Three weeks ago, my backyard exploded with lust as honeybees and bumblebees shoved their tongues down the throats of purple flowers. They were worse than a bunch of teenagers. For some, spring is a time of poems and romance. Not in my backyard. It is about satisfying a botanical lust and a zoological hunger.
In human reproduction, courtship may begin with a dance and eventually end with a screaming toddler who tells you ‘NO!’ as many times as you tell him. With their feet stuck in the ground, plants can’t dance so they have figured out another way of courting and reproducing with a partner. Some plants rely on wind or water to carry pollen from one plant to fertilize another. Other plants, like those in my backyard with purple flowers, rely on animals such as bees, bugs or bats. And all it takes is a little sugar to convince these animals to dance.
When winter ebbs and spring arrives, bees are hungry. Nectar is a fast meal. The bumblebees in my yard were so focused on feeding that I petted one on its fuzzy, tennis-ball thorax with my finger. The bee was not at all bothered. I taught my 21-month-old son how to pet bumblebees. And now when he sees a bee he sticks out his finger to pet it; I’m sure his mom will be thrilled.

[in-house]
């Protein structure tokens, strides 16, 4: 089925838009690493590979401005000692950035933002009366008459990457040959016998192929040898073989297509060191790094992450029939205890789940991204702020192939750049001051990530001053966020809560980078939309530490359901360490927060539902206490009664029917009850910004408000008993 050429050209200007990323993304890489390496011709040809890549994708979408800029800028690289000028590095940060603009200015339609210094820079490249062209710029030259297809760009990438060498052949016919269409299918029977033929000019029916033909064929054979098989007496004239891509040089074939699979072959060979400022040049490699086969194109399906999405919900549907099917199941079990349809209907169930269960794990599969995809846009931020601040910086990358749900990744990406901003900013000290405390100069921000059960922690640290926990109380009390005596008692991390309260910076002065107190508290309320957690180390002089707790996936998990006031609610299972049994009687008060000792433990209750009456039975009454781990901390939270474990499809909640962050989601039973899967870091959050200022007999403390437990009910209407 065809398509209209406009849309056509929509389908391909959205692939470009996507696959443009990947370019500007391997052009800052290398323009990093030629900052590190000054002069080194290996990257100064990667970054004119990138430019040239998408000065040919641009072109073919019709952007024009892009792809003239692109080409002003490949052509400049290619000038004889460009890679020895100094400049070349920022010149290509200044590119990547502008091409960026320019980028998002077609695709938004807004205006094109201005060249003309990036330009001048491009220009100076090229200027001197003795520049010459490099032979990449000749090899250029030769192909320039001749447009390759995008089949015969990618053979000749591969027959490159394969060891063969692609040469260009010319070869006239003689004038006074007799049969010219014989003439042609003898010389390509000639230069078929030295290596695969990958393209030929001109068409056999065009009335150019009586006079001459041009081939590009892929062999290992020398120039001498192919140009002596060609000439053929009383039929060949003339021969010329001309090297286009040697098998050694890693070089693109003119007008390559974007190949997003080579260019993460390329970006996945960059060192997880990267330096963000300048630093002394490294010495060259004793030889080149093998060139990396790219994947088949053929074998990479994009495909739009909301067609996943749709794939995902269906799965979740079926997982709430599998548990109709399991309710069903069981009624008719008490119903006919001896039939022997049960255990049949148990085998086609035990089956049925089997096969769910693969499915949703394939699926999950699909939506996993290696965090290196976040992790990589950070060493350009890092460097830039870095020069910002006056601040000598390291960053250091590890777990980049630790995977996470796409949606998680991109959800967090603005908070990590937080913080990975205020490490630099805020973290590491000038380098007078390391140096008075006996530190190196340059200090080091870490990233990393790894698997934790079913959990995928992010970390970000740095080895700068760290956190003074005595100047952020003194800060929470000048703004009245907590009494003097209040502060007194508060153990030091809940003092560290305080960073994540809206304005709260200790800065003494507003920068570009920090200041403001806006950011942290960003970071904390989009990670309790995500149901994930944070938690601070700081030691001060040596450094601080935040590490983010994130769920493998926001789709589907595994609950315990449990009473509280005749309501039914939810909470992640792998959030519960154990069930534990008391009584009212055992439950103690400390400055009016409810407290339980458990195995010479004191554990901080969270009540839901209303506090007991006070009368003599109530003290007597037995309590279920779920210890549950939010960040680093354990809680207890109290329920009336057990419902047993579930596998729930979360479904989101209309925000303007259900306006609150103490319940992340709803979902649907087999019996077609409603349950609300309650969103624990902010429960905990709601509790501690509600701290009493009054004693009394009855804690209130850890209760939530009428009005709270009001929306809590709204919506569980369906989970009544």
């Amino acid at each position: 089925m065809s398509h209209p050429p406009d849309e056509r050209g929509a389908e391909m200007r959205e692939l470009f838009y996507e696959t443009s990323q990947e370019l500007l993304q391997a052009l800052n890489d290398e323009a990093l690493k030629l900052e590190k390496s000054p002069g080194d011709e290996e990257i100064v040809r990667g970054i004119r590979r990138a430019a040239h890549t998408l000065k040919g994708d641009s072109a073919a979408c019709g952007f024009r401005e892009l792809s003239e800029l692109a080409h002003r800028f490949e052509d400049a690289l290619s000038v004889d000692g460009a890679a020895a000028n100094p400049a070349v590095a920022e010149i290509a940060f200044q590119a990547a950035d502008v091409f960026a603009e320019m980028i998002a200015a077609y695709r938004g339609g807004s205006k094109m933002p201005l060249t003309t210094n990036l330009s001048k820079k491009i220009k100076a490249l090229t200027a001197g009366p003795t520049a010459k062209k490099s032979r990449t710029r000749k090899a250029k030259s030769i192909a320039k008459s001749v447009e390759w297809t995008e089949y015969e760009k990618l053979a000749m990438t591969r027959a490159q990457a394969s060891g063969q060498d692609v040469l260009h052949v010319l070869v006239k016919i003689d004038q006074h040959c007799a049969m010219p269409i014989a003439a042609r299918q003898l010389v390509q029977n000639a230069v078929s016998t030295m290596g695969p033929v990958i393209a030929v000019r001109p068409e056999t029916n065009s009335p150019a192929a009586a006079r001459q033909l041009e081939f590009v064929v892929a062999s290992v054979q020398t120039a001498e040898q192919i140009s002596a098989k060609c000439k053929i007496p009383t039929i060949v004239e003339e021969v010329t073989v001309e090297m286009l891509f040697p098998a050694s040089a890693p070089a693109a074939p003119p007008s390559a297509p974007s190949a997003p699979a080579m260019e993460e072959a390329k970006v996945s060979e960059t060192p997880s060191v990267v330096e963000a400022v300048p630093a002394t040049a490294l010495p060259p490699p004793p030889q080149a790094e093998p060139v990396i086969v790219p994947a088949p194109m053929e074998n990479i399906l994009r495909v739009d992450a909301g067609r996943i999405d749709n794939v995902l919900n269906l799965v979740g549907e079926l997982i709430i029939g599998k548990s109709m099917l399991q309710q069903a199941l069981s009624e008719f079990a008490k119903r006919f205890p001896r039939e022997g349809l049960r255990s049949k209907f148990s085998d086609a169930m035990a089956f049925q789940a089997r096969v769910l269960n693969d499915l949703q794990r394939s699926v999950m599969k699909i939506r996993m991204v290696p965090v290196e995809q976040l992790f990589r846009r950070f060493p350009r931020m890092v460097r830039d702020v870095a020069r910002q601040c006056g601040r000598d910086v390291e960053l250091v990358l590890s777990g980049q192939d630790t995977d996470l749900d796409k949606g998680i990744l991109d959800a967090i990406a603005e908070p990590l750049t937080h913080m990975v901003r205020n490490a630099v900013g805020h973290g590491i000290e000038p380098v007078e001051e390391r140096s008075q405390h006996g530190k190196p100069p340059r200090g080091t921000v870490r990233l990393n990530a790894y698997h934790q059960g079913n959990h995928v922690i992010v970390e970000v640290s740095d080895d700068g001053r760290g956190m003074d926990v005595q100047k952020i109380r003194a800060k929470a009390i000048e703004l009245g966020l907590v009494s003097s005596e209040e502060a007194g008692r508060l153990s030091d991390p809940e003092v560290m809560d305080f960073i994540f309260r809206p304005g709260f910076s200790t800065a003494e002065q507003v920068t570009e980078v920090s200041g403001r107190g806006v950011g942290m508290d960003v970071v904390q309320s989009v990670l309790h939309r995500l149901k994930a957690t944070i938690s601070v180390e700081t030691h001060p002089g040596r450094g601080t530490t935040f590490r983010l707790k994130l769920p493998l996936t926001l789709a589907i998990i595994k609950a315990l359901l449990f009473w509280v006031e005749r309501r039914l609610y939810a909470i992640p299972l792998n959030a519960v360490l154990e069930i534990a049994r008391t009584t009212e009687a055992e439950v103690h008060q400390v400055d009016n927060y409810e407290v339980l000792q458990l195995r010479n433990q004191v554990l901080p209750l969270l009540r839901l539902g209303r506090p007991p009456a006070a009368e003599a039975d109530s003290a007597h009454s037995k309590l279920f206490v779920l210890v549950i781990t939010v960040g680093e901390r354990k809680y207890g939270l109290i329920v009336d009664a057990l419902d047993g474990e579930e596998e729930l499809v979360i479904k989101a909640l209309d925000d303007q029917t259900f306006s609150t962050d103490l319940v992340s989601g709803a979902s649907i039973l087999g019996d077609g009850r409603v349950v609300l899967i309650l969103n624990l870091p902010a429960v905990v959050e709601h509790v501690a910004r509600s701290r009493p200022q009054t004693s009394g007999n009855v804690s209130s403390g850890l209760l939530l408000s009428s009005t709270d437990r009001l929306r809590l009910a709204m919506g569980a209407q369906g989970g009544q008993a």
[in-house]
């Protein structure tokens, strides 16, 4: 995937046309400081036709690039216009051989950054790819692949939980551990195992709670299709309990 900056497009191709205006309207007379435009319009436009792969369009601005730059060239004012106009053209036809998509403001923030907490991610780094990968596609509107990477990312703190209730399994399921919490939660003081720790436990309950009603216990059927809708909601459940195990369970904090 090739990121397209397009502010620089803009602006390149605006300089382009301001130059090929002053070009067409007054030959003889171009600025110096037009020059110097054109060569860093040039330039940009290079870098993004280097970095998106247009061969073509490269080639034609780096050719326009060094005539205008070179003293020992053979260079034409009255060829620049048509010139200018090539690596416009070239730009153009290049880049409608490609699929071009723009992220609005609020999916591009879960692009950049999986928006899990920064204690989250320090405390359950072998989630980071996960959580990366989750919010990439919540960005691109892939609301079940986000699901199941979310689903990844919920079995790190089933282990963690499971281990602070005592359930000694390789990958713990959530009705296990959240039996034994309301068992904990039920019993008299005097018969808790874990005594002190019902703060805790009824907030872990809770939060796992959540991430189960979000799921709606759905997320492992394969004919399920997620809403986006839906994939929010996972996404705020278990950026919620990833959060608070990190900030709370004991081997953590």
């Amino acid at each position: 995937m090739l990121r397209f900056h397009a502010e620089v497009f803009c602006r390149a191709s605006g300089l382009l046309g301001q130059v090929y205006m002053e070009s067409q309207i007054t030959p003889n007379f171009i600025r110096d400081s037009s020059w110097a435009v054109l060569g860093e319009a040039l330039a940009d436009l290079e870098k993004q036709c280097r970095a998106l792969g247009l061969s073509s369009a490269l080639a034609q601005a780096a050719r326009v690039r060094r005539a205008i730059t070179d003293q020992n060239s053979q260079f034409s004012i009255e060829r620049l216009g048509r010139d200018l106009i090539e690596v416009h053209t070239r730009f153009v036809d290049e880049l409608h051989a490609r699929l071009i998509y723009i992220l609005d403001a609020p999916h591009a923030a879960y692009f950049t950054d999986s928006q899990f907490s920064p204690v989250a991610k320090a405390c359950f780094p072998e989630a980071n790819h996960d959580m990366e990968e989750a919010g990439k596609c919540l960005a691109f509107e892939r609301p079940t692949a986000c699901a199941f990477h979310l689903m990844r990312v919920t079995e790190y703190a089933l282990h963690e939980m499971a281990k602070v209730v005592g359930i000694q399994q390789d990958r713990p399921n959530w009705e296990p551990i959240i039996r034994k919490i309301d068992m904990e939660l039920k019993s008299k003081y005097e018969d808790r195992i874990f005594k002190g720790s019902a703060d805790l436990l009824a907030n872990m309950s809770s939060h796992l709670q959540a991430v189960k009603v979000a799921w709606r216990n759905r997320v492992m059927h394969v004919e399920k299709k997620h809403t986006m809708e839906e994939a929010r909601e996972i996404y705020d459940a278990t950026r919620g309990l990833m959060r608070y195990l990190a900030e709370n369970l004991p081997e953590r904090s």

I am amazed at how clever plants are. They have convinced an entirely different species to take part in their botanical lovemaking, and have done so with only a dab of sugar. I’m not nearly as clever. While the act of reproduction in humans is relatively uncomplicated, the act of convincing another human to reproduce with you is not. First dates, kissing the top of her ear because she turned her head when you went in for a kiss, handmade cards, not sure if she likes you, not sure if you like her, origami flowers, emails, drunk emails, break-ups, make-ups, bad movies, good movies you’re too nervous to watch, dinners with too much pepper and too much cabbage, dinners so good you forgot what you had, fights about nothing, fights about something, apologies for everything, hurt feelings, not being able to parallel park, building a garden together, telling her you’re tired when your exhausted because you want to impress her, farting in front of each other for the first time, wanting to build a life together, nerves about a new job and a new home, deciding to have a child that you will love more than anything but are terrified and excited about at the same time, teaching that child to pet bumblebees and then writing about it. Human reproduction is exhausting.*
I can’t imagine trying to convince another species to participate.
*I say as the one who did not give birth.